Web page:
I’m sure this is like any other cultural/academic evolution of profession.

Yeah, that’s probably a great example. Shooting on film with manual cameras is way different than a digital that does a bunch of the work for you, and as those become cheaper, the barrier to entry becomes lower and lower.

However, as photo development becomes turnkey, you start seeing a million of the same style based on the filters the camera/software has, instead of someone finding an interesting exposure in the dark room.

I’m a hobbyist dev, and this website is really great. There is so much content farm, SEO-laden clickbait out there, it can be hard to shuffle through tp find real advice and information. A simple, well-laid-out interface of prescreened resources is really a goddessend.


…You seems to forget that this is Leigh Alexander’s turf.

I actually agree with you, though I am aware enough to look at my own history and see where I could easily be hypocritical.

I’m a sysadmin with almost 25 professional years in IT. I started in varying kinds of Unix systems, then Linux. When it came to Linux systems, I quit my (shitty) job at a small ISP, taught myself Linux in a couple weeks, then got a job as a Linux admin (at a better ISP). Then I see some upstart with a computer certificate from a community college … and it irks the hell out of me. I don’t have a CompSci degree (and don’t intend to ever get one).

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I think the ‘everyone make games’ idea is closer to the write a novel month. My understanding(possibly wrong), is that the goal isn’t normally for many these games to be good, or even to be published, but just for people to better understand their hobby and possibly to see if they’d be interested in doing it more seriously in the future.


That’s an interesting way of looking at it; I hadn’t thought of it that way. But something just seems a teensy bit off about the comparison. It’s my general understand that there’s some inherent value in just being able to sit down and mash out 50,000 words over the course of a month, in that it’s a difficult feat even if the result is derivative and nowhere near readable.

But what would the equivalent be in terms of a “game” ? I suppose it’s considerably easier nowadays to create something that’s at least barely functional (as opposed to a mass of code that won’t even compile), but only in the sense that you’ll likely only be able to make something that’s generally the same as what anyone else could put together. Suddenly I find myself thinking of ye olde ZZT, nearly 25 years old at this point.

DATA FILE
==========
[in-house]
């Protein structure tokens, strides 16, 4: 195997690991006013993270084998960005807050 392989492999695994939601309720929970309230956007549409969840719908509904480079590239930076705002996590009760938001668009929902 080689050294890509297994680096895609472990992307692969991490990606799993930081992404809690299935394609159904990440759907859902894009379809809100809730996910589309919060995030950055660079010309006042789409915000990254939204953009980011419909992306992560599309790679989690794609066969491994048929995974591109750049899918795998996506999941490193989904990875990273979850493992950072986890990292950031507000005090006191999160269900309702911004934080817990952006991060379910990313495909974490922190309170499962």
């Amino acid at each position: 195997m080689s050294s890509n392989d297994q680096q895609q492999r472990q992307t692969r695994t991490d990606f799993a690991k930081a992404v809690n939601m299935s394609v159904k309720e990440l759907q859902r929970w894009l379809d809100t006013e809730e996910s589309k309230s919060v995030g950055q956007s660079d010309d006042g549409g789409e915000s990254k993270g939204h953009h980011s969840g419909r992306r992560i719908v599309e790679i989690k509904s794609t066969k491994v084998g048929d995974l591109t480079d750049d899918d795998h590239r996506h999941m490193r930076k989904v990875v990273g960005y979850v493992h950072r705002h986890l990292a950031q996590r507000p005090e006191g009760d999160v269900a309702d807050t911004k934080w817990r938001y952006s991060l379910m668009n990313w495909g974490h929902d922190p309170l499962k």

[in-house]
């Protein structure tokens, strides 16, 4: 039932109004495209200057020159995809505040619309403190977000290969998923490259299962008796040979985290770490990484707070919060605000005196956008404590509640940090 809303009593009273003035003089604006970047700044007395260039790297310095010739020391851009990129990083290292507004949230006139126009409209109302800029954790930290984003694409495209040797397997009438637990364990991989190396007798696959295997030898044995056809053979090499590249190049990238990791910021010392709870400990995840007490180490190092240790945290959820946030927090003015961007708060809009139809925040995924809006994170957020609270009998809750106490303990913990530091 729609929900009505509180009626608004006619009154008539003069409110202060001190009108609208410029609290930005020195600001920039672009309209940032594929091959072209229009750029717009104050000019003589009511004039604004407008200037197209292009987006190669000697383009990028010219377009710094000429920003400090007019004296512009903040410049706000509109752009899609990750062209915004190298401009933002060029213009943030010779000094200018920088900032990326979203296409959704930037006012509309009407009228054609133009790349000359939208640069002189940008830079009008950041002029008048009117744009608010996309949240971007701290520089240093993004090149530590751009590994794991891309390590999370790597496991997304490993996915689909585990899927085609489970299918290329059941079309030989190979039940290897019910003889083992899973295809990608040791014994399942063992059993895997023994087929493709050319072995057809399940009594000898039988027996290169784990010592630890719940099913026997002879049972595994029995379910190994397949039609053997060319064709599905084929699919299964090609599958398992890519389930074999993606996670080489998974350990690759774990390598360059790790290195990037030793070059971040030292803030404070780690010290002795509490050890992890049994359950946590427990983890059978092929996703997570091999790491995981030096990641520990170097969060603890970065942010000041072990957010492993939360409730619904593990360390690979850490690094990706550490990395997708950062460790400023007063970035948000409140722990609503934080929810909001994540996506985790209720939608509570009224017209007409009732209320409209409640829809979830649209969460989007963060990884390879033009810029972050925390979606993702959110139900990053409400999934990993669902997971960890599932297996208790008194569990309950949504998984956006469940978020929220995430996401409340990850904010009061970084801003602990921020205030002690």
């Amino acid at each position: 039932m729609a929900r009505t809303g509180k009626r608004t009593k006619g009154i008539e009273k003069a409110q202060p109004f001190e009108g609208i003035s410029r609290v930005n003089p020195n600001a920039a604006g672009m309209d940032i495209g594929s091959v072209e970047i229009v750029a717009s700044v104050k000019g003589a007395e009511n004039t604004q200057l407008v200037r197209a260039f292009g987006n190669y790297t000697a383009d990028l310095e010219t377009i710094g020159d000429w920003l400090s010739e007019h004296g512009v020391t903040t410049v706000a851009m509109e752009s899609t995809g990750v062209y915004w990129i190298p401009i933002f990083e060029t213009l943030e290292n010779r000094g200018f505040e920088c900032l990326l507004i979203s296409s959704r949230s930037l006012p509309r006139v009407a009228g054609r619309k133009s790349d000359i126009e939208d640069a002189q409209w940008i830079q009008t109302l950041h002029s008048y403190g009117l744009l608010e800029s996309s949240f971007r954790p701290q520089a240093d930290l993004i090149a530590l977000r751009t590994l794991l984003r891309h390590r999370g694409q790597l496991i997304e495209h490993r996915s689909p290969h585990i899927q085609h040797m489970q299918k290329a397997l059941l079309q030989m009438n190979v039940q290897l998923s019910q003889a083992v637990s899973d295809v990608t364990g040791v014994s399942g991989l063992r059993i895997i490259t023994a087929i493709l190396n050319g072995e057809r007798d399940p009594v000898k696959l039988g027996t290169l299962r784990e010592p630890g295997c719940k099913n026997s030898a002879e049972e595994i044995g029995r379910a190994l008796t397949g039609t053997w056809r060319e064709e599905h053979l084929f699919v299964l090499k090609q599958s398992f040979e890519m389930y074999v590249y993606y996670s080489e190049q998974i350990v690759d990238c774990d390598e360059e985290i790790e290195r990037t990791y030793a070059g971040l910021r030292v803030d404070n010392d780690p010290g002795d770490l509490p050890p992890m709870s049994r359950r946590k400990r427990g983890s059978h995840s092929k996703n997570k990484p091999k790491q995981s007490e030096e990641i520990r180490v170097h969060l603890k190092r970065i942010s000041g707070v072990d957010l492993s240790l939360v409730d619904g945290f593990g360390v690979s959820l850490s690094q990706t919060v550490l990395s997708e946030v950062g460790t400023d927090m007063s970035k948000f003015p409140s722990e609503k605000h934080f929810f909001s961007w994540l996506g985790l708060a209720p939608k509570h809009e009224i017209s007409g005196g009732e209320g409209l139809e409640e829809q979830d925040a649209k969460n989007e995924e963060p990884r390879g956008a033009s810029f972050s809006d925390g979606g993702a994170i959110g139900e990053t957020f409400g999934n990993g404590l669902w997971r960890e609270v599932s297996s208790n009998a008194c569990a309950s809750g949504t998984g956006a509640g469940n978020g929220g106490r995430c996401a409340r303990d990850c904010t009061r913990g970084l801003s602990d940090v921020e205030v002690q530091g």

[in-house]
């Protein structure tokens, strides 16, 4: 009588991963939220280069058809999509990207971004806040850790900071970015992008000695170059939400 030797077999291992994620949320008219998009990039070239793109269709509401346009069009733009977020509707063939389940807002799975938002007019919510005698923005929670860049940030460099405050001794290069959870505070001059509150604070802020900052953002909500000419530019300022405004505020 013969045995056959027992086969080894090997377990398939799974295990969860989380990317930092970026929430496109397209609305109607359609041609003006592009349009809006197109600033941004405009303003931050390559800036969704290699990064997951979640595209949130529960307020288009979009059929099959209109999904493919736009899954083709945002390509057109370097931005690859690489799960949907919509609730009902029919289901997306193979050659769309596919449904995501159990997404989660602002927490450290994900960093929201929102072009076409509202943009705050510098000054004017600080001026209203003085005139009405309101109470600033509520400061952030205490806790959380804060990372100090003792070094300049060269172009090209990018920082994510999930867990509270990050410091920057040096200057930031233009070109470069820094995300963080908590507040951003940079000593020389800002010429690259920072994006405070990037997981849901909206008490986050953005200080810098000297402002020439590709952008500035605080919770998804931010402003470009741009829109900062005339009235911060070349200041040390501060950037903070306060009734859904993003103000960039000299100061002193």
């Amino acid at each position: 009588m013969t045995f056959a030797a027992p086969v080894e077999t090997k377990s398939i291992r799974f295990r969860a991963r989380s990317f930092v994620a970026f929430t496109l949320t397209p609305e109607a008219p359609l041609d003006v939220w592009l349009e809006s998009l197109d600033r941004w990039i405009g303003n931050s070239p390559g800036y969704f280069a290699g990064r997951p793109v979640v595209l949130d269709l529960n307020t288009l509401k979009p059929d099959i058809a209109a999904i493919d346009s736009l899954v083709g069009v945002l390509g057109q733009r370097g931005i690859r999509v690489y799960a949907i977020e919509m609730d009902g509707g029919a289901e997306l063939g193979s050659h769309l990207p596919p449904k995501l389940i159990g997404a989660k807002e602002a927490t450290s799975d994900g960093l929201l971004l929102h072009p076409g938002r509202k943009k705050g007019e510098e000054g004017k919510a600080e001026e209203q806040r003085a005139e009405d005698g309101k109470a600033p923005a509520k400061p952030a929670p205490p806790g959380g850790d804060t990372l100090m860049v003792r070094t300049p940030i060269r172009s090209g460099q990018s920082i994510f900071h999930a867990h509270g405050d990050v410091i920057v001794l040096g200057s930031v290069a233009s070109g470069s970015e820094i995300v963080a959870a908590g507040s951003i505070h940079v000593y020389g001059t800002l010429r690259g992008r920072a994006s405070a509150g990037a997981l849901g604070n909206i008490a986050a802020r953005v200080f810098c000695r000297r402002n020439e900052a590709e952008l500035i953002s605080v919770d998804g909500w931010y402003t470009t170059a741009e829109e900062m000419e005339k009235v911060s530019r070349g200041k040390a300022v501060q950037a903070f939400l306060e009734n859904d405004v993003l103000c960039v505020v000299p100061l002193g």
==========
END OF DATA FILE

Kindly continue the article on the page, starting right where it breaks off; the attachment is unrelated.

I guess there’s some benefit in the planning and execution that can point one in the direction of further learning, and give one an appreciation of what is involved in more complex projects.

Agreed. Can’t understand why anyone would bash or look frown upon the idea. And, if you think something’s missing, you can always suggest your own links.

Well, history is kind of like that. There are plenty of people who imagine themselves as experts in history because they read a few books. that being said, much fewer of them are making a living as a historian. [ETA] Though there are plenty of historians written by non-academic historians that sell well.

The fact is, like it or not, coding is becoming a critical skill, for a number of reasons. And the industry has a vested interest in getting as many people involved, because the larger the pool of possibly employees, the lower they can pay their workers.

How can you be an expert in History if you aren’t making it?

I agree… being a historian means writing history. But they don’t see it as a skilled field, with its own mode of creating knowledge, etc. It’s just “shit that happened in the past” as opposed to a discussion about what happened in the past, why, and what that meant/means, all culminating in some new form of knowledge about the past.